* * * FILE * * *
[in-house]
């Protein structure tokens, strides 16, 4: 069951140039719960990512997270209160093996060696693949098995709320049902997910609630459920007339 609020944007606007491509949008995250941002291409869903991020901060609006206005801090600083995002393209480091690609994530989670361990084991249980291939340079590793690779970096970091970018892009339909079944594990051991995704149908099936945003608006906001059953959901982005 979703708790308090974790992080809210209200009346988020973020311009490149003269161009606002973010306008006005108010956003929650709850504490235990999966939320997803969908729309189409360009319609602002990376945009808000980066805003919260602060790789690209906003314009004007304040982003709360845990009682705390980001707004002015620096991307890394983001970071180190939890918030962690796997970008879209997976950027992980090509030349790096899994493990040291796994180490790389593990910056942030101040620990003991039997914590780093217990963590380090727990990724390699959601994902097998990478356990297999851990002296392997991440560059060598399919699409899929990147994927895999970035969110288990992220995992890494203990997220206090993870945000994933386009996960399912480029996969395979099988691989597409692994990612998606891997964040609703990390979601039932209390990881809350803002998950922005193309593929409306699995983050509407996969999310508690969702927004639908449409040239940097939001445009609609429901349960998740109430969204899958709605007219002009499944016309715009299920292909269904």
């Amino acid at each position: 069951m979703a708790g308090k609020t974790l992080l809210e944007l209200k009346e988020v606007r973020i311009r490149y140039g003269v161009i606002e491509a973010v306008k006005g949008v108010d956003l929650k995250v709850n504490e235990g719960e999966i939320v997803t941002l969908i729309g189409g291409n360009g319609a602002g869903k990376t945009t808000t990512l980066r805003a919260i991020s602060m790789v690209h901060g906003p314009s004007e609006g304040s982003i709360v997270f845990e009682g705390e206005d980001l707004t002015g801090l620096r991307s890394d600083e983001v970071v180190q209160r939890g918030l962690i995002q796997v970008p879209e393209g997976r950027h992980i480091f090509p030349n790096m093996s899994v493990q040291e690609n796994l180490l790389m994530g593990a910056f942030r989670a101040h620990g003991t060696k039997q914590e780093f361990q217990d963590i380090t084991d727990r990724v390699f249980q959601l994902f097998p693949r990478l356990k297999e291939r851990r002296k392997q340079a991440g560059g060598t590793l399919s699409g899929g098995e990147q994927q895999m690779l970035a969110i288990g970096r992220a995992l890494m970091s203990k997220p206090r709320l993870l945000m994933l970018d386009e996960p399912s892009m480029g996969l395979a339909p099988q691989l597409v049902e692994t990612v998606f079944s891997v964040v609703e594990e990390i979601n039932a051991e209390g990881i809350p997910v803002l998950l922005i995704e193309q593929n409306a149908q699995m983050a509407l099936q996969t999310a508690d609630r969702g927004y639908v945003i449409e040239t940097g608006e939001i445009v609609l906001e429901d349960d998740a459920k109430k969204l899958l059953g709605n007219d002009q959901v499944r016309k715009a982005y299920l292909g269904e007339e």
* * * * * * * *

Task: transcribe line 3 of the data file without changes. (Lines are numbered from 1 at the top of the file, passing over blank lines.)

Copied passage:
């Amino acid at each position: 069951m979703a708790g308090k609020t974790l992080l809210e944007l209200k009346e988020v606007r973020i311009r490149y140039g003269v161009i606002e491509a973010v306008k006005g949008v108010d956003l929650k995250v709850n504490e235990g719960e999966i939320v997803t941002l969908i729309g189409g291409n360009g319609a602002g869903k990376t945009t808000t990512l980066r805003a919260i991020s602060m790789v690209h901060g906003p314009s004007e609006g304040s982003i709360v997270f845990e009682g705390e206005d980001l707004t002015g801090l620096r991307s890394d600083e983001v970071v180190q209160r939890g918030l962690i995002q796997v970008p879209e393209g997976r950027h992980i480091f090509p030349n790096m093996s899994v493990q040291e690609n796994l180490l790389m994530g593990a910056f942030r989670a101040h620990g003991t060696k039997q914590e780093f361990q217990d963590i380090t084991d727990r990724v390699f249980q959601l994902f097998p693949r990478l356990k297999e291939r851990r002296k392997q340079a991440g560059g060598t590793l399919s699409g899929g098995e990147q994927q895999m690779l970035a969110i288990g970096r992220a995992l890494m970091s203990k997220p206090r709320l993870l945000m994933l970018d386009e996960p399912s892009m480029g996969l395979a339909p099988q691989l597409v049902e692994t990612v998606f079944s891997v964040v609703e594990e990390i979601n039932a051991e209390g990881i809350p997910v803002l998950l922005i995704e193309q593929n409306a149908q699995m983050a509407l099936q996969t999310a508690d609630r969702g927004y639908v945003i449409e040239t940097g608006e939001i445009v609609l906001e429901d349960d998740a459920k109430k969204l899958l059953g709605n007219d002009q959901v499944r016309k715009a982005y299920l292909g269904e007339e």